This thesis presents my mostly unpublished experimental work related to two major contributions with the design of:
A high precision and versatile bulk average(or integral) AC-susceptometer and its application to investigations of exchange anisotropy in Co multilayers.
A novel Local Susceptibility measurement technique exploiting the narrow gap in inductive ring-heads in magnetic recording technology. Representative applications of this instrument are presented as well.
Integral AC-susceptibility measurements
Even though AC-susceptibility is a well-established and matured experimental technique, there are many new challenges for improvements and modifications, in particular for the investigation of low dimensional systems. Thus, we have constructed and built a versatile and highly sensitive AC-susceptometer. Some of the design concepts presented in this thesis, which are new or not normally found in literature are:
A time-adjusted background-correction scheme, which reduces the error from non-simultaneous measurement of sample and background.
A monitor-coil, which serves as a software-controlled phase-shift determination at any time during a measurement.
A balanced current source, which enables the primary and secondary to a have a common potential that will reduce the background signal.
Software, which allows any measurement (e.g. a standard warming scan for the determination of the temperature dependence of the susceptibility) to be segmented into an arbitrary number of individually specified combinations of measuring field-strength and frequency.
Our instrument has provided the basis for considerable number of publications (18) in recent years. It may be pointed out that the sensitivity of this home-built susceptometer, 10-9emu, is perhaps the best to be reported in literature, and compares competitively with those for a SQUID magnetometer.
The versatility of the instrument is demonstrated with a new approach for the study of exchange anisotropy of thin cobalt/cobalt-oxide bilayers, Paper 1-3. In this method, we determine the exchange anisotropy values with only a small exciting field, and no complete flux reversal process is involved. The values obtained for the exchange anisotropy in our studies are found to be much closer to the expected theoretical values.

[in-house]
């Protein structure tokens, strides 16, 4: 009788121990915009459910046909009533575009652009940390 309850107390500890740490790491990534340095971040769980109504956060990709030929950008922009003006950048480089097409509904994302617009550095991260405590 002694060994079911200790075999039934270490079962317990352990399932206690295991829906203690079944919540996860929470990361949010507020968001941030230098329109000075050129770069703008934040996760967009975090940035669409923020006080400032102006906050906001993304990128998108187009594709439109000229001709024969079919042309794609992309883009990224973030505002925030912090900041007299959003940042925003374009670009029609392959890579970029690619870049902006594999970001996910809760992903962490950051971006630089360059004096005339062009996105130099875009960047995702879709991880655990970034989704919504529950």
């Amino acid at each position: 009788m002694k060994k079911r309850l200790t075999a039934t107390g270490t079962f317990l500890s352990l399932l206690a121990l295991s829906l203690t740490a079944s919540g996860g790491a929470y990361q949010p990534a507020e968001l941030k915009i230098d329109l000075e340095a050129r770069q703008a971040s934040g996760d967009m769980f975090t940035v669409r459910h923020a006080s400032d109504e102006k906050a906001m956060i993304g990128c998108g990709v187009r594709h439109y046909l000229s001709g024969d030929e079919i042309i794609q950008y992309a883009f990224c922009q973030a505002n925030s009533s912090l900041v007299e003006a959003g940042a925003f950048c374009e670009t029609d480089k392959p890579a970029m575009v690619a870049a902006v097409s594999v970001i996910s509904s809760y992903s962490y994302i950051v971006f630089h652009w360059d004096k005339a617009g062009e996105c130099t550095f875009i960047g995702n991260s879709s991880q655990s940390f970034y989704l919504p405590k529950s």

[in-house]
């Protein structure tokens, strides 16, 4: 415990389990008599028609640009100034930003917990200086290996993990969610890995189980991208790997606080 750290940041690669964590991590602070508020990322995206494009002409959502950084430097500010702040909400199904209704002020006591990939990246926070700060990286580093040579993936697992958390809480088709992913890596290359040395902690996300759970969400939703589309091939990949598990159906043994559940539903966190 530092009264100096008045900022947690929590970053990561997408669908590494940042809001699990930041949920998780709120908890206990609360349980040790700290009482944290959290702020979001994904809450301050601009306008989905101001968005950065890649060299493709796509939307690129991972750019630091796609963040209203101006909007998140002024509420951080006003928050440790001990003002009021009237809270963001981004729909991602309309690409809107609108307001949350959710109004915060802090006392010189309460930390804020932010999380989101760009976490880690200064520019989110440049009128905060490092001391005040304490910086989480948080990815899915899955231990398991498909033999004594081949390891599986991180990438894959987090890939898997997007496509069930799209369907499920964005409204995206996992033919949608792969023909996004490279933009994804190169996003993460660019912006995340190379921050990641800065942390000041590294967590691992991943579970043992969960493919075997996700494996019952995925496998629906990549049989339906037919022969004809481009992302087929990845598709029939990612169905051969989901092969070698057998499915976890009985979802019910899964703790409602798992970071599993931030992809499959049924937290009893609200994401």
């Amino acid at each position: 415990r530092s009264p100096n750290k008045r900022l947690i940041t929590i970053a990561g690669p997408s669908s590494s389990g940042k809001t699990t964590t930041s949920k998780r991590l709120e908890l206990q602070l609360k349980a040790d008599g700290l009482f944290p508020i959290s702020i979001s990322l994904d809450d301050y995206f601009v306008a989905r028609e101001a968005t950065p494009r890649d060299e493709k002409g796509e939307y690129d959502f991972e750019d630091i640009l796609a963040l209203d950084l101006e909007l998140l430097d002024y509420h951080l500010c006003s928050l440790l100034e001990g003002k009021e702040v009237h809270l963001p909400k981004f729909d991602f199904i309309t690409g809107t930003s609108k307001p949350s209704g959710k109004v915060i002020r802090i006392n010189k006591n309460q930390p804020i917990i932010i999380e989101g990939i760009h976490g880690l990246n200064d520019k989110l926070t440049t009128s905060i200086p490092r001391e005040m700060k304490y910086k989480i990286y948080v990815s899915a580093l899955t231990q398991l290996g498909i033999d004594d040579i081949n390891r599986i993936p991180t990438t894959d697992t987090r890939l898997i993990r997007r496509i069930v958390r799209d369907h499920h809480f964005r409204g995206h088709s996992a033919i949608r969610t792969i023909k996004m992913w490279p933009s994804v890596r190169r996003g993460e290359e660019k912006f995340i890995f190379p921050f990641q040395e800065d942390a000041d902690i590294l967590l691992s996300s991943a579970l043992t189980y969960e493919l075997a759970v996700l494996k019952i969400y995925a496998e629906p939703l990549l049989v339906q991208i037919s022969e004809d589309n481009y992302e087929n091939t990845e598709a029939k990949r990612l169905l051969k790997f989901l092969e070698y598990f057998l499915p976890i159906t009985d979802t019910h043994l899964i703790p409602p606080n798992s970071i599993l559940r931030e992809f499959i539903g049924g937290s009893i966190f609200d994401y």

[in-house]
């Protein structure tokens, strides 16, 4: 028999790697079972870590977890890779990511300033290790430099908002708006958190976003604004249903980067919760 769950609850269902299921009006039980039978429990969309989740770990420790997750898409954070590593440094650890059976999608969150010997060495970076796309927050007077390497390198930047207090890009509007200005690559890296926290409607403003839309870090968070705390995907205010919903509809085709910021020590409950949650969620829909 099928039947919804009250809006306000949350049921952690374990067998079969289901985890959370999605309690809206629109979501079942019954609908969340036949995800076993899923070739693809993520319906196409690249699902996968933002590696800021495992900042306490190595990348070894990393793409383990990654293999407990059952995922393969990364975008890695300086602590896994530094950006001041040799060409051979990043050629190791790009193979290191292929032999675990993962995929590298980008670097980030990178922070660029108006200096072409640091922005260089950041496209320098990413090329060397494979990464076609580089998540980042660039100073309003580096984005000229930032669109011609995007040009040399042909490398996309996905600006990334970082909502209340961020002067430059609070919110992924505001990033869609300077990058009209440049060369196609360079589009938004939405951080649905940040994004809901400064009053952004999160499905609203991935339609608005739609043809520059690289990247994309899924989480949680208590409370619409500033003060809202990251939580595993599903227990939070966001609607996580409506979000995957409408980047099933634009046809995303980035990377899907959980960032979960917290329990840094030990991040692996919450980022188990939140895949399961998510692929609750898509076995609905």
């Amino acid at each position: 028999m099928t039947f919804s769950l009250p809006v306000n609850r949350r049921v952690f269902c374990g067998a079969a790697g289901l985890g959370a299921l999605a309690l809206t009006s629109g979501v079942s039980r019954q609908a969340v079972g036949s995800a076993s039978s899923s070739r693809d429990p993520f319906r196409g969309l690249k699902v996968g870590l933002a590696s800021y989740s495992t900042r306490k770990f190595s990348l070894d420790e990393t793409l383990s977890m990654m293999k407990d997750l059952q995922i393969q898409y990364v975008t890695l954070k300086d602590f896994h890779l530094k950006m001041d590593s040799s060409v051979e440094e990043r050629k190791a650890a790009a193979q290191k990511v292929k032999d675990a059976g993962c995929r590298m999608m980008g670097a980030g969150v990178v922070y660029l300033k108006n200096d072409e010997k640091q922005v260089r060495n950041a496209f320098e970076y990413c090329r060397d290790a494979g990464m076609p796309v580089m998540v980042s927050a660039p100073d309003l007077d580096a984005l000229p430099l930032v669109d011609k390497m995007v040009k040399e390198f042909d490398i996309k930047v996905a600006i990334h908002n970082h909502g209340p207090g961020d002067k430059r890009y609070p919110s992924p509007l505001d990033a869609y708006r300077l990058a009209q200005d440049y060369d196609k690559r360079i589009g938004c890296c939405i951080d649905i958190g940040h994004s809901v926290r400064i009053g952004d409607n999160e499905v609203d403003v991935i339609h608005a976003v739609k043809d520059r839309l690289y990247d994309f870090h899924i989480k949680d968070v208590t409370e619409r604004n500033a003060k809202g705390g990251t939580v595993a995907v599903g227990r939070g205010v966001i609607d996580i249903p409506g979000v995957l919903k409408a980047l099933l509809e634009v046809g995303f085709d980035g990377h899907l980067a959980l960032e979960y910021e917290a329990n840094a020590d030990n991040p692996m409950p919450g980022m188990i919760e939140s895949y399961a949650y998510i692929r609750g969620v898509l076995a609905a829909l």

Local Susceptibility measurements
AC-susceptibility is conventionally thought of as an integral or bulk averaged measurement. With an inductive combined write/read head, we have constructed and built an instrument, which enables us to measure the Local Susceptibility. The instrument scans magnetically responsive surfaces and images the in-plane uniaxial susceptibility, including both its magnitude and orientation, on a length-scale determined by the dimensions of the gap (approaching submicrometer level) of the employed head, Paper 4-5.
The basic design and the appropriate derivations for quantitative analysis of the data are presented. In order to demonstrate the capabilities of the instrument we present investigations on a variety of materials, which include hard as well as soft ferromagnets and a study on melt-textured high-temperature superconductors. It is important to point out that many, if not most, of the results discussed are not possible with any other hitherto known technique. In particular, we may point out the capability to obtain in-plane properties for superconducting surfaces, which is perhaps a unique information obtainable from our Local Susceptibility probe technique.
Stockholm: KTH , 1999. , x, 121 p.